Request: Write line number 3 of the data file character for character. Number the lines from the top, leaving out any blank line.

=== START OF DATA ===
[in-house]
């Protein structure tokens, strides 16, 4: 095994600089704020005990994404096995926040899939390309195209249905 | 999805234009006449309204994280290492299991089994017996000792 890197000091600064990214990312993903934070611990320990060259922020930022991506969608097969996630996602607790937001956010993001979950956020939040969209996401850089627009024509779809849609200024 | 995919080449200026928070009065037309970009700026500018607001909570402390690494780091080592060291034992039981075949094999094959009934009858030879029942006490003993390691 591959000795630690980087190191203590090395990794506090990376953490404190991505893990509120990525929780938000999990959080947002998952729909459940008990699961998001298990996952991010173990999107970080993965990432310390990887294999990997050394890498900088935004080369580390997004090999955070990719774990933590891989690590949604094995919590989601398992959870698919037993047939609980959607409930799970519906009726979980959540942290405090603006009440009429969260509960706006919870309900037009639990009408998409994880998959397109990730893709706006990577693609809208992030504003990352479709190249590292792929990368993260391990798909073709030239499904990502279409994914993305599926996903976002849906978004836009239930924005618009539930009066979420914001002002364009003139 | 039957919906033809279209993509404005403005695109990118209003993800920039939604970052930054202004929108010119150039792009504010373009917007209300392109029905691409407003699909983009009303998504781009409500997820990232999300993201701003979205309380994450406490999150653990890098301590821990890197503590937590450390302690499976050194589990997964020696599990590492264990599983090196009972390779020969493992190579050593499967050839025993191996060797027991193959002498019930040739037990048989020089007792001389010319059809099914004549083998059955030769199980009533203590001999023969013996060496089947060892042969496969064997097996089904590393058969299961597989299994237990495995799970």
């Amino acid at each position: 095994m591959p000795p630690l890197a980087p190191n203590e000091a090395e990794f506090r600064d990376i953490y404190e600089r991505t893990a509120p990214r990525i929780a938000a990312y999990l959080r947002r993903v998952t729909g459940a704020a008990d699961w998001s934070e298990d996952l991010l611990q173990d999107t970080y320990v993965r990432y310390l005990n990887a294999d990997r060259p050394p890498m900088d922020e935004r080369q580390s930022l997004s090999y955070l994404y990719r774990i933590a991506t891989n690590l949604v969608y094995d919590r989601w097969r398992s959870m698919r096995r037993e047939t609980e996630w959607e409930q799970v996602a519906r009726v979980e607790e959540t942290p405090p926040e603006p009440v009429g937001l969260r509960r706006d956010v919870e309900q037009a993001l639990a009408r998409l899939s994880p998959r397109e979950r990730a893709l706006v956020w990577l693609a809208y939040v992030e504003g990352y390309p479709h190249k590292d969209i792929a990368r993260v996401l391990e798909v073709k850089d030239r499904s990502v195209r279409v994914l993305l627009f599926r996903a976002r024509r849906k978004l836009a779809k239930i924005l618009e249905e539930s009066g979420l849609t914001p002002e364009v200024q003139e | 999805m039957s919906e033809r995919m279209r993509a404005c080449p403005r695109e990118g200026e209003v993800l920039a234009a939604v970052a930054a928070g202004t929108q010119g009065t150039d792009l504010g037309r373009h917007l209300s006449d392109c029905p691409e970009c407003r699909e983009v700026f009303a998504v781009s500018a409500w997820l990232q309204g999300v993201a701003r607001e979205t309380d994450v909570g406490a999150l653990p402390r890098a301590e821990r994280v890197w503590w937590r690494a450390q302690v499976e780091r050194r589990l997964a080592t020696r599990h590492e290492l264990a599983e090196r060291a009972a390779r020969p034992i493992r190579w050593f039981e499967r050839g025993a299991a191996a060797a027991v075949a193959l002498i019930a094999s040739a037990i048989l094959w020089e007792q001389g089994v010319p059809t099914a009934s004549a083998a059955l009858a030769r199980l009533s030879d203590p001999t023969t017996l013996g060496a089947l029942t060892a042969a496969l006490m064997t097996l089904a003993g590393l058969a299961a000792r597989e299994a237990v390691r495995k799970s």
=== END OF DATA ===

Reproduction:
């Amino acid at each position: 095994m591959p000795p630690l890197a980087p190191n203590e000091a090395e990794f506090r600064d990376i953490y404190e600089r991505t893990a509120p990214r990525i929780a938000a990312y999990l959080r947002r993903v998952t729909g459940a704020a008990d699961w998001s934070e298990d996952l991010l611990q173990d999107t970080y320990v993965r990432y310390l005990n990887a294999d990997r060259p050394p890498m900088d922020e935004r080369q580390s930022l997004s090999y955070l994404y990719r774990i933590a991506t891989n690590l949604v969608y094995d919590r989601w097969r398992s959870m698919r096995r037993e047939t609980e996630w959607e409930q799970v996602a519906r009726v979980e607790e959540t942290p405090p926040e603006p009440v009429g937001l969260r509960r706006d956010v919870e309900q037009a993001l639990a009408r998409l899939s994880p998959r397109e979950r990730a893709l706006v956020w990577l693609a809208y939040v992030e504003g990352y390309p479709h190249k590292d969209i792929a990368r993260v996401l391990e798909v073709k850089d030239r499904s990502v195209r279409v994914l993305l627009f599926r996903a976002r024509r849906k978004l836009a779809k239930i924005l618009e249905e539930s009066g979420l849609t914001p002002e364009v200024q003139e | 999805m039957s919906e033809r995919m279209r993509a404005c080449p403005r695109e990118g200026e209003v993800l920039a234009a939604v970052a930054a928070g202004t929108q010119g009065t150039d792009l504010g037309r373009h917007l209300s006449d392109c029905p691409e970009c407003r699909e983009v700026f009303a998504v781009s500018a409500w997820l990232q309204g999300v993201a701003r607001e979205t309380d994450v909570g406490a999150l653990p402390r890098a301590e821990r994280v890197w503590w937590r690494a450390q302690v499976e780091r050194r589990l997964a080592t020696r599990h590492e290492l264990a599983e090196r060291a009972a390779r020969p034992i493992r190579w050593f039981e499967r050839g025993a299991a191996a060797a027991v075949a193959l002498i019930a094999s040739a037990i048989l094959w020089e007792q001389g089994v010319p059809t099914a009934s004549a083998a059955l009858a030769r199980l009533s030879d203590p001999t023969t017996l013996g060496a089947l029942t060892a042969a496969l006490m064997t097996l089904a003993g590393l058969a299961a000792r597989e299994a237990v390691r495995k799970s």